How does QED explain the circular magnetic field around a straight conductor?

Since Maxwell's equations are phenomenological, I'm looking for the actual deep reason why the magnetic field is oriented circularly around a straight conductor.

Could anybody knowledgeable on quantum electrodynamics please elaborate on this subject? Is there an explanation, or does QED itself depend on Maxwell's description, without offering some particular underlying mechanism?

(Alternatively, or complementarily, does general relativity offer some explanation for the circular geometry of the magnetic field lines?)

• Does this answer your question? How do you go from quantum electrodynamics to Maxwell's equations? Apr 4, 2022 at 9:19
• QED is a theory to calculate scattering probabilities. It cannot be used to calculate magnetic field lines, or at least not directly. However when we require that QED has a U(1) local gauge symmetry this requires us to introduce a field that turns out to be the electromagnetic four potential used in Maxwell's equations, and this does predict circular magnetic field lines. So reducing QED to classical EM is the answer to your question and the linked question is indeed a duplicate. Apr 4, 2022 at 9:35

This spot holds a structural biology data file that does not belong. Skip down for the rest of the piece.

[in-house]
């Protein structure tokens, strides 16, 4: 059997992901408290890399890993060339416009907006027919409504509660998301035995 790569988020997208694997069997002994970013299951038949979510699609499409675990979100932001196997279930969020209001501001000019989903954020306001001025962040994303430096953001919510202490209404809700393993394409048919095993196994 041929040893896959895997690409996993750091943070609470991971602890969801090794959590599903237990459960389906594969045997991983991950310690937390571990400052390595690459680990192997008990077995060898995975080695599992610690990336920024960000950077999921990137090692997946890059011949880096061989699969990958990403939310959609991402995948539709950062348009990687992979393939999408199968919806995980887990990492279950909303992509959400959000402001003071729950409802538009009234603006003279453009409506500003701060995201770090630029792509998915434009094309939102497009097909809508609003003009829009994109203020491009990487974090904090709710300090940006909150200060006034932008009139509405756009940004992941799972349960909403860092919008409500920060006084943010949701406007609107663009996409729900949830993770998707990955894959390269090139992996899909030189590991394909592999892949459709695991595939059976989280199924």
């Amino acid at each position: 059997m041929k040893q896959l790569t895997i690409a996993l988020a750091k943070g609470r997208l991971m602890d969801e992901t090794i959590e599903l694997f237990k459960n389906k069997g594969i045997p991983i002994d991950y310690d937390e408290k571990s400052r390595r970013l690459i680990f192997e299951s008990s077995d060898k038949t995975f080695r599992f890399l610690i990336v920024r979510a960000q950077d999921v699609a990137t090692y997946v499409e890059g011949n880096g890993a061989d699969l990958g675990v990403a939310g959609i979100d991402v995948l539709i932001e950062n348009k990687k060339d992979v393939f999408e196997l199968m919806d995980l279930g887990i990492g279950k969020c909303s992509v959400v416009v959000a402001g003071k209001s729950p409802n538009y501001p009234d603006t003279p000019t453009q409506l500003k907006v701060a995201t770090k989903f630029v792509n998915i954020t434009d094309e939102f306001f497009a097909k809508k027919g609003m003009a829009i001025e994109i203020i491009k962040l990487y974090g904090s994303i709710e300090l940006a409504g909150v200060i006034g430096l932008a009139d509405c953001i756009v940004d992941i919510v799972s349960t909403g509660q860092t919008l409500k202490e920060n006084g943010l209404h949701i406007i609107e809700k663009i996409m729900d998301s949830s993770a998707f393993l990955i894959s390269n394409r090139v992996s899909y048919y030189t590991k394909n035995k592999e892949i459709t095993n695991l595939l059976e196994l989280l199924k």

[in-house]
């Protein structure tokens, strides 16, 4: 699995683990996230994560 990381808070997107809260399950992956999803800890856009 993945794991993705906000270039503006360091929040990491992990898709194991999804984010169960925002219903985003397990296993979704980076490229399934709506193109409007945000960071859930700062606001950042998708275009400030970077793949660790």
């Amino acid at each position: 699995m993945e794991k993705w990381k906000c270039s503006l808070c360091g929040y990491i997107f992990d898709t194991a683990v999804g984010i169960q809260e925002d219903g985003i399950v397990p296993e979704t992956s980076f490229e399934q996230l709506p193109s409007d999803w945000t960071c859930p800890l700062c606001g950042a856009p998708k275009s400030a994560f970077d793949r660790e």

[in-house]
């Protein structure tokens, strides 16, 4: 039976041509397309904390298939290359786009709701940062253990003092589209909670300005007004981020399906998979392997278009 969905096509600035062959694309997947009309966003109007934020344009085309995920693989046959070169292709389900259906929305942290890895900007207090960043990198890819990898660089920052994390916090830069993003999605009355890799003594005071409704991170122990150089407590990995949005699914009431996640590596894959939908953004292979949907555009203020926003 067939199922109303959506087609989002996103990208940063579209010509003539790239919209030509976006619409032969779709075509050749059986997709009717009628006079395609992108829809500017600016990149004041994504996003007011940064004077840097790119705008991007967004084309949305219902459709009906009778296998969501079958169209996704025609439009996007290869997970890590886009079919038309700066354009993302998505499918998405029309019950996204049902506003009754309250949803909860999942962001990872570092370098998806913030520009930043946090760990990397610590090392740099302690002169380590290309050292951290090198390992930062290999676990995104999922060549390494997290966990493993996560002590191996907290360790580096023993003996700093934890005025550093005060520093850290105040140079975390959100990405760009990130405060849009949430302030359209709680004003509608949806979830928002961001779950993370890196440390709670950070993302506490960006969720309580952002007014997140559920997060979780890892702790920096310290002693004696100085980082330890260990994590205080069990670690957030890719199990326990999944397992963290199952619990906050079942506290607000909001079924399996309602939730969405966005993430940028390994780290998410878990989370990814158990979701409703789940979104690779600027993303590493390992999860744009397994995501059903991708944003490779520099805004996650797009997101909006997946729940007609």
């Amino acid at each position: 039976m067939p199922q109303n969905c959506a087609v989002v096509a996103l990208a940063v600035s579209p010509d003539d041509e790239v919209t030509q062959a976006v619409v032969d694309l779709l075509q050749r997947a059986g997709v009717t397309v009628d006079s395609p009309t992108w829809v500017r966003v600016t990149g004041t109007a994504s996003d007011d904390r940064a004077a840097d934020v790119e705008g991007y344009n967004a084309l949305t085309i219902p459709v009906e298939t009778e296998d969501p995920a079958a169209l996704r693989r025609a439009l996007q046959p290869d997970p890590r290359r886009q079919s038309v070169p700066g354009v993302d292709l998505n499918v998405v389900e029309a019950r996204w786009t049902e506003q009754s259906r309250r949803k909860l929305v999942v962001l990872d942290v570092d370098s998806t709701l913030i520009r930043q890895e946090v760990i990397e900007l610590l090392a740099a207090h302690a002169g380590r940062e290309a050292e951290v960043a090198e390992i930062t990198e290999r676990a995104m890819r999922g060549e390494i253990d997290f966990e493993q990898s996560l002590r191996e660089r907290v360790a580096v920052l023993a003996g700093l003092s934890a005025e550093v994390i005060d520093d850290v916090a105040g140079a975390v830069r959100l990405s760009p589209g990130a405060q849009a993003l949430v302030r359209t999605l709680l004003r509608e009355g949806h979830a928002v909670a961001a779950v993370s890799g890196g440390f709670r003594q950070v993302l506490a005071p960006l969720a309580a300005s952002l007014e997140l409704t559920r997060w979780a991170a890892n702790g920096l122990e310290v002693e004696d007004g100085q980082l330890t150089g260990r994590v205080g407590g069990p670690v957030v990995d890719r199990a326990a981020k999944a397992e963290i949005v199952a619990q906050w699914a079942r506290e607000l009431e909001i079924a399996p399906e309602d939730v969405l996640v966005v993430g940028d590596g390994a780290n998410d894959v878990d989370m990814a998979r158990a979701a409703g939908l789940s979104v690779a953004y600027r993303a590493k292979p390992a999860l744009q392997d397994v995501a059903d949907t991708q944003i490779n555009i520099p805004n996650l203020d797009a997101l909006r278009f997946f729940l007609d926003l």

• @shredEngineer The only image I could find after a quick search was this one, though it's a bit sparse for my liking. Hopefully you can still see why it is a more "natural" picture than the typical one. But a bivector should be visually intuitive: it is a oriented (i.e. swirling) plane segment, just like a vector is an oriented (i.e. directional) line segment.
– HTNW
Apr 4, 2022 at 11:18
• these may help you with the bi-vector concept: physics.stackexchange.com/questions/160993/… and physics.stackexchange.com/questions/410714/… Apr 4, 2022 at 13:39
• @shredEngineer If you want to learn more about the general subject of bivectors there is a nice YouTube video on geometric algebra here. Apr 4, 2022 at 16:06